6. monotonous_iterancy

    monotonous_iterancy Member

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    $40? I thought Thompsons were hundreds of dollars back then.
     
  7. Tommygunn

    Tommygunn Member

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    $200.00 back then, bought you a Thompson.
     
  8. Telekinesis

    Telekinesis Member

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    The Thompson was a very expensive machine gun with very close manufacturing tolerances, but that doesn't mean that all machine guns were. Take the Sten for instance, it was basically a short length of muffler tubing and a bolt. Very easy and inexpensive to make (I think it was on the order of only a few dollars each at the time).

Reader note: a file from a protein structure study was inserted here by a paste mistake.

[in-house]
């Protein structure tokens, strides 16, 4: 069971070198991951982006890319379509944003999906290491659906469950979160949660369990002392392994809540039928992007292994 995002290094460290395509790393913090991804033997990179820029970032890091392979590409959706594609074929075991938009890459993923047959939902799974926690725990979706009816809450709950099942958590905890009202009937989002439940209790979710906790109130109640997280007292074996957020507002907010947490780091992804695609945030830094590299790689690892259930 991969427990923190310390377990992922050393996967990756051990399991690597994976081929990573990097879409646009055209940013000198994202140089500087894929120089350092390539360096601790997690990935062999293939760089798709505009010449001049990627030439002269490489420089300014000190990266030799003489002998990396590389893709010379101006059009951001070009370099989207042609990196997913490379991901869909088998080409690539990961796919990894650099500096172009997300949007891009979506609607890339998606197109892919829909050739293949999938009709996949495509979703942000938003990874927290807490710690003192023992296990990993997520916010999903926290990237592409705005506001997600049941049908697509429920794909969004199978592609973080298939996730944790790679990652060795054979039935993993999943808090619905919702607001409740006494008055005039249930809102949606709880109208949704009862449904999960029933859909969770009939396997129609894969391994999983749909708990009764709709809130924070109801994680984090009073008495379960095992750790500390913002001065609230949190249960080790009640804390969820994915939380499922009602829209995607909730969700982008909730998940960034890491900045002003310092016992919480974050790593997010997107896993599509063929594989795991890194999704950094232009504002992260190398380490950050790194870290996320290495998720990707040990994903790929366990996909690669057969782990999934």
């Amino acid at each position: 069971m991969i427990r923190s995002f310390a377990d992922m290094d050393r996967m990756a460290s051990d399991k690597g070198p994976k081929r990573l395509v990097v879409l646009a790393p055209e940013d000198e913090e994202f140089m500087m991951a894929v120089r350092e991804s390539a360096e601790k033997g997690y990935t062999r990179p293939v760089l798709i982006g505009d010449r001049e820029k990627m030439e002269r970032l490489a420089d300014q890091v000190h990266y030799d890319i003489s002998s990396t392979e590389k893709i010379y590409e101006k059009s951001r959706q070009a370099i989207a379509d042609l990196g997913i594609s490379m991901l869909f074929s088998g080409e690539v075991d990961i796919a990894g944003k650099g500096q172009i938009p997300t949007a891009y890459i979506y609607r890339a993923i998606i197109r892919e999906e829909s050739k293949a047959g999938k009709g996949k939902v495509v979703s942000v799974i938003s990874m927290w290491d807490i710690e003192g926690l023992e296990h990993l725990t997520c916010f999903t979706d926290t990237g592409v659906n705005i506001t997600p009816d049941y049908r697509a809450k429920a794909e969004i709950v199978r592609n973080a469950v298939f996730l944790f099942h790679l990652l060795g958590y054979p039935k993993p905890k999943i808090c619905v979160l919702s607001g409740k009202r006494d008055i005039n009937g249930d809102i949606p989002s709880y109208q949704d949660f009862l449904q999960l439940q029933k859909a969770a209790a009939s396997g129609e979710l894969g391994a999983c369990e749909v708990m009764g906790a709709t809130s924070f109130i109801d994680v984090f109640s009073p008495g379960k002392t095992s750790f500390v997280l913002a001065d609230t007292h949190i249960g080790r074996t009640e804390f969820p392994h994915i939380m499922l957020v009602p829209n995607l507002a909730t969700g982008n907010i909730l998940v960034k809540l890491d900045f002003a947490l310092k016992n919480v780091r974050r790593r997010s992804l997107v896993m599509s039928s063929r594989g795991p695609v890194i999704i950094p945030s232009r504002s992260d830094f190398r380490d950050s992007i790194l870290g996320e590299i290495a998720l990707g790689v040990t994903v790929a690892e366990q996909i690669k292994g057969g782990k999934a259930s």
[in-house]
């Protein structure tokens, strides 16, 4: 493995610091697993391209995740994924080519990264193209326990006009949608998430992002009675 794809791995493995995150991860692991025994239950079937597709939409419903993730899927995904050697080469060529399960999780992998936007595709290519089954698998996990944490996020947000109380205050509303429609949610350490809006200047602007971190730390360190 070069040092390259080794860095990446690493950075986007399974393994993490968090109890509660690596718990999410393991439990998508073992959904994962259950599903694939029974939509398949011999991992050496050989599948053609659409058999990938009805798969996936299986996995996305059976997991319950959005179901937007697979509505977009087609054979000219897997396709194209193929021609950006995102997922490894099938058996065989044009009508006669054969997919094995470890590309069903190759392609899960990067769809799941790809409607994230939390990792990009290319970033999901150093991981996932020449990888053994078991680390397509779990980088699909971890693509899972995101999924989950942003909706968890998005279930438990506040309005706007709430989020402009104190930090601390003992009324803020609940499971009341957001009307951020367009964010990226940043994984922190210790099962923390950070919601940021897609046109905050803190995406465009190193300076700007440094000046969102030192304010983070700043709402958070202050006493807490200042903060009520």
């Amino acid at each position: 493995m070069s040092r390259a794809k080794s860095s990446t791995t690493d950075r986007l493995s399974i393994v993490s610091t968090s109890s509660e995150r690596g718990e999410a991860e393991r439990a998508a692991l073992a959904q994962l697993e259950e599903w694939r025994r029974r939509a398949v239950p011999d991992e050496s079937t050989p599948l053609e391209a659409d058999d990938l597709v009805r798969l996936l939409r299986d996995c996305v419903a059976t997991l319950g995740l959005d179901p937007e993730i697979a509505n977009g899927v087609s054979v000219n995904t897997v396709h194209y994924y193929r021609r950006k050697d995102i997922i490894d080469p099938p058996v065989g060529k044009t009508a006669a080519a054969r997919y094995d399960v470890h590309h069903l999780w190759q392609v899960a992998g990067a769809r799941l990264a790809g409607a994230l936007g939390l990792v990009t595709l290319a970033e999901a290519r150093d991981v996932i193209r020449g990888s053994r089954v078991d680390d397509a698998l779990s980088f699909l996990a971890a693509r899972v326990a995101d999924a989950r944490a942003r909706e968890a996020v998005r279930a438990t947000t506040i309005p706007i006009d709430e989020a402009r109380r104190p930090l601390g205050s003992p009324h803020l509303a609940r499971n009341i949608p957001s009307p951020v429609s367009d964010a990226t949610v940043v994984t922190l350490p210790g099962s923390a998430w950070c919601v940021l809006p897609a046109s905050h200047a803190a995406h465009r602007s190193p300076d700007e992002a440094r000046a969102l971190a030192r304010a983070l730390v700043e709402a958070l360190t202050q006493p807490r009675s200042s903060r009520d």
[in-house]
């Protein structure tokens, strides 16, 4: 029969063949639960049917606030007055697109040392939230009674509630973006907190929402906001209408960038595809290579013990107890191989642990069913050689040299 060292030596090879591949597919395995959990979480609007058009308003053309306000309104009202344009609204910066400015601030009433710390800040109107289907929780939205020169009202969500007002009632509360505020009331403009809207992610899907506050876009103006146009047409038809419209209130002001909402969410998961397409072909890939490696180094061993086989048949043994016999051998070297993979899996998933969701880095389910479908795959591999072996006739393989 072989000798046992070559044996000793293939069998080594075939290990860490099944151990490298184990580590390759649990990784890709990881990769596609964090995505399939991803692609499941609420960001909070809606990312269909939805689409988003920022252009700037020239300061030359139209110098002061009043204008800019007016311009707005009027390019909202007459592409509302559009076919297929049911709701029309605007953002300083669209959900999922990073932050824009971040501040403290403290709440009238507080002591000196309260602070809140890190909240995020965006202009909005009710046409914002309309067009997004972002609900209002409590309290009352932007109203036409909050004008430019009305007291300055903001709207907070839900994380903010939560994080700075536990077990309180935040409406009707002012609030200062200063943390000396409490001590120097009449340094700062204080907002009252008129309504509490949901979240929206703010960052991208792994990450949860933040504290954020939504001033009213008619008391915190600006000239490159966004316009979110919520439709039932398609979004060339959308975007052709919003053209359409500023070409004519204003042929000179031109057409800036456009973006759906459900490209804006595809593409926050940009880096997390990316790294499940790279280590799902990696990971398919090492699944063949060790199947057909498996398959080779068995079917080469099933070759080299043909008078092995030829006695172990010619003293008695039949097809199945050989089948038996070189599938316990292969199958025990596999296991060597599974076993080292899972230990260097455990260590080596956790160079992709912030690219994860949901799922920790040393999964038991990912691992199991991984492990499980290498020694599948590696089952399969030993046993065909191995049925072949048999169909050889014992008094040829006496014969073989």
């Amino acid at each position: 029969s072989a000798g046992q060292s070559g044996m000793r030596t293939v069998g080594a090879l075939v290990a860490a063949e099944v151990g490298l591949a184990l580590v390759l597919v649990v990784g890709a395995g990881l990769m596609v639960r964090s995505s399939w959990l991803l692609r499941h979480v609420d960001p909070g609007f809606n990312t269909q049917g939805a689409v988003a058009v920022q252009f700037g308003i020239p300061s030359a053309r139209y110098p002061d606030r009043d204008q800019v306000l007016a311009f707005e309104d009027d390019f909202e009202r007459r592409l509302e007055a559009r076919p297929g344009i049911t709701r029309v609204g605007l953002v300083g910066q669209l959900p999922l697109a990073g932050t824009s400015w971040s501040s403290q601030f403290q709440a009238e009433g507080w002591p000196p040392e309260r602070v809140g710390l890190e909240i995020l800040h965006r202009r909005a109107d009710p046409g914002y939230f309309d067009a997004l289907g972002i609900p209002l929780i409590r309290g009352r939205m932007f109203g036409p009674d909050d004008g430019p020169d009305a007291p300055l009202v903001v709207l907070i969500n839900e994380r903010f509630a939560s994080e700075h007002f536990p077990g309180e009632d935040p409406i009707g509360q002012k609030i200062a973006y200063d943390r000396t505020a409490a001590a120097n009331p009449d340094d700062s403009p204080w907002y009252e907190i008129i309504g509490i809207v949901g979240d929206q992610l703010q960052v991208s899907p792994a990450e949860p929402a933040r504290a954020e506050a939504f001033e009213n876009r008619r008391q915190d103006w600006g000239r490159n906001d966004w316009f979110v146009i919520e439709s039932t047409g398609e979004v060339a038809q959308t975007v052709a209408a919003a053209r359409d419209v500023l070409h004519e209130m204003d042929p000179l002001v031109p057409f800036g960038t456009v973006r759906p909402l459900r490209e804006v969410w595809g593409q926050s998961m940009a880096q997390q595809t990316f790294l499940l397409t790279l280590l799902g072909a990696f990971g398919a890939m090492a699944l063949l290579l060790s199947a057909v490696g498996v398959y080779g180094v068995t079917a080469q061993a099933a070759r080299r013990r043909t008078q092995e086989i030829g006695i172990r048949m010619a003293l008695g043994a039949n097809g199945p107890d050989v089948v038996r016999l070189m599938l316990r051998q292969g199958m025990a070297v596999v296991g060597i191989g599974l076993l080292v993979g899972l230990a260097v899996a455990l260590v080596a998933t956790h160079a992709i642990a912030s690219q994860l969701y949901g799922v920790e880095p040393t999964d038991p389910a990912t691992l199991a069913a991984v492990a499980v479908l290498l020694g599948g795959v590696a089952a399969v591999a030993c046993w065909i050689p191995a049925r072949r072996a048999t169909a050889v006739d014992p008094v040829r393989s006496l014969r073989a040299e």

9. brickeyee

    brickeyee Member

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    It is in dicta, not the actual ruling.

    'Common use' was not a question before the court.
     
  10. velojym

    velojym Member

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    200+ years ago, civilians had rifles, while much of the military was still using smoothbores. At the time in question, civvies had the superior weaponry in a lot of ways. Sure, it look a little longer to load 'em, but it was still an improvement on the ol' muskets.

    So, in spirit, the free market is still the place for honest improvements on the technology, and shouldn't be oppressed by a tiny minority with fancy hats.
     
  11. joeschmoe

    joeschmoe Member

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    US v Miller, not Heller, was in the ruling . That case the ruling was that sawed off shotguns were NOT usefull Militia weapons and could be banned (taxed). If it is a usefull Militia weapon it cannot be banned (per Miller).